[GRASS-dev] Python script test
glynn at gclements.plus.com
Sun Jul 20 15:33:55 EDT 2008
Michael Barton wrote:
> I haven't tried this without wxPython, but I thought it was needed for
> the parser code. I'll test it with GRASS 6.4
g.parser calls G_parser(); if the module has at least one required
option but you don't provide any (or if you use --ui), G_parser() will
call G_gui(), which uses either Tcl/Tk or wxPython depending upon the
setting of GRASS_GUI (if it's set to wxpython, you get the wxPython
dialogs, otherwise you get the Tcl/Tk dialogs).
If you have GRASS_GUI=wxpython, it's safe to assume that you have
wxPython installed. If you have GRASS_GUI=tcltk (or, for that matter,
GRASS_GUI=text), you'll get the Tcl/Tk GUI. The fact that the script
which calls g.parser is written in Python doesn't affect it.
> I also wondered about using g.tempfile. The only reason to use it that
> I can think of is that the temp file ends up in a GRASS mapset rather
> than the global gmp directory.
I'm not sure if that's good or bad.
The use of <mapset>/.tmp by G_tempfile() is for a very specific
New cell/fcell are created in that directory and rename()d into place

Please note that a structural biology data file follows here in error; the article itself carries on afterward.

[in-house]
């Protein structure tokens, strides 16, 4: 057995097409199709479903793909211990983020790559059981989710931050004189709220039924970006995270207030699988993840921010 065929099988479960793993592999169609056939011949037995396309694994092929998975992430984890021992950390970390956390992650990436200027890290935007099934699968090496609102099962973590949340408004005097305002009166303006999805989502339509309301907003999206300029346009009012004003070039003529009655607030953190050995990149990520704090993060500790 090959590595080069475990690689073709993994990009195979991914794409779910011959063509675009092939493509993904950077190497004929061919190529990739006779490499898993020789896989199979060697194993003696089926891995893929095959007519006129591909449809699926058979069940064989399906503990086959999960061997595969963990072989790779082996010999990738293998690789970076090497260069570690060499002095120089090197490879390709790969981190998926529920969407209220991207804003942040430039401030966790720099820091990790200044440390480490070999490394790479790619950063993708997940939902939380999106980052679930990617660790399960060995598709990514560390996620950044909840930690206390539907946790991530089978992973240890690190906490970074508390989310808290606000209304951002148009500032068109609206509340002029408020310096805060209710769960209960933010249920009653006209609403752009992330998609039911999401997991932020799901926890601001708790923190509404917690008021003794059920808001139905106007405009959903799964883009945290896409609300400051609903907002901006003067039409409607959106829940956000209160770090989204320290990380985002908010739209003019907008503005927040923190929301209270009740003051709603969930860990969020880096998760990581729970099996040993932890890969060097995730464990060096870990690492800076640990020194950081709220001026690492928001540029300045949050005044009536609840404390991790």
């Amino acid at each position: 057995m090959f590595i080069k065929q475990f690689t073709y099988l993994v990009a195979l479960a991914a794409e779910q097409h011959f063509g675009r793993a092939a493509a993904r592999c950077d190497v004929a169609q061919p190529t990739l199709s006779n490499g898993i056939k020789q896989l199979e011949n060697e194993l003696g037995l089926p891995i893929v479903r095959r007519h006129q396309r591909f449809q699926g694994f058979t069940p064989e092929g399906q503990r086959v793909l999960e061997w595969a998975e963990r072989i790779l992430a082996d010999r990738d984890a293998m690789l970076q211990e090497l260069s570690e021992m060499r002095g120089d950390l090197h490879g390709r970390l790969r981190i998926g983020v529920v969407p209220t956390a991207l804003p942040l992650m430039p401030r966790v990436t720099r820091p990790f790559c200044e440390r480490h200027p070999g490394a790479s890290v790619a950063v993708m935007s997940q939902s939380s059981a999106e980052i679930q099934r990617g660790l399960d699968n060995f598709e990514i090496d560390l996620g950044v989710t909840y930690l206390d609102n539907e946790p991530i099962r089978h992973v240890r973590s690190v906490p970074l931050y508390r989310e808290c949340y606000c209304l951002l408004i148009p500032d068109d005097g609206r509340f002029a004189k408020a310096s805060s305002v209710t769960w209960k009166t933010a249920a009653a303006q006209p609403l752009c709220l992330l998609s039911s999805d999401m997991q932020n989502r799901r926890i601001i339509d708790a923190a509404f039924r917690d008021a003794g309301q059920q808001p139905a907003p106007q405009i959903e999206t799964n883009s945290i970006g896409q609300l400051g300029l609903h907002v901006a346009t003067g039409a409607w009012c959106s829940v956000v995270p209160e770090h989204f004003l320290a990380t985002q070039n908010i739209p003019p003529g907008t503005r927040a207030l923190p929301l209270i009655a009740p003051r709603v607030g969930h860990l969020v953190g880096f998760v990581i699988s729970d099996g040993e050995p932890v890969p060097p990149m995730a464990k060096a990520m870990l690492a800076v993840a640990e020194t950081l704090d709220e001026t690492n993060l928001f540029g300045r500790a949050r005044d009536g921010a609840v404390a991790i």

when the map is closed. But rename() requires that the source and
destination are on the same partition (rename() just adds and removes
directory entries; it doesn't "move" the file's contents).
/tmp and /home are often separate partitions, so trying to create
temporary files in /tmp or $TMPDIR and rename() them into the mapset
directory will quite possibly fail.
The easiest way to ensure that the file is created on the same
partition as the mapset's cell/fcell directory is to create the
temporary files within the mapset directory (if you decide to mount a
separate partition at <mapset>/.tmp, you lose).
But, unless you're playing filesystem games with rename() (or link()),
there isn't actually any need for temporary files to go into the
mapset directory. They could just as easily go into e.g. the
/tmp/grass-<user>-<pid> directory. That may be more efficient, e.g. if
/tmp is a hard disk but GISDBASE is on an NFS share.
Ultimately, it doesn't particularly matter. In any case, the grass.py
module provides a tempfile() function which (currently) uses
g.tempfile, although it could be changed to use e.g. os.tempnam() if
that was preferred.
Glynn Clements <glynn at gclements.plus.com>
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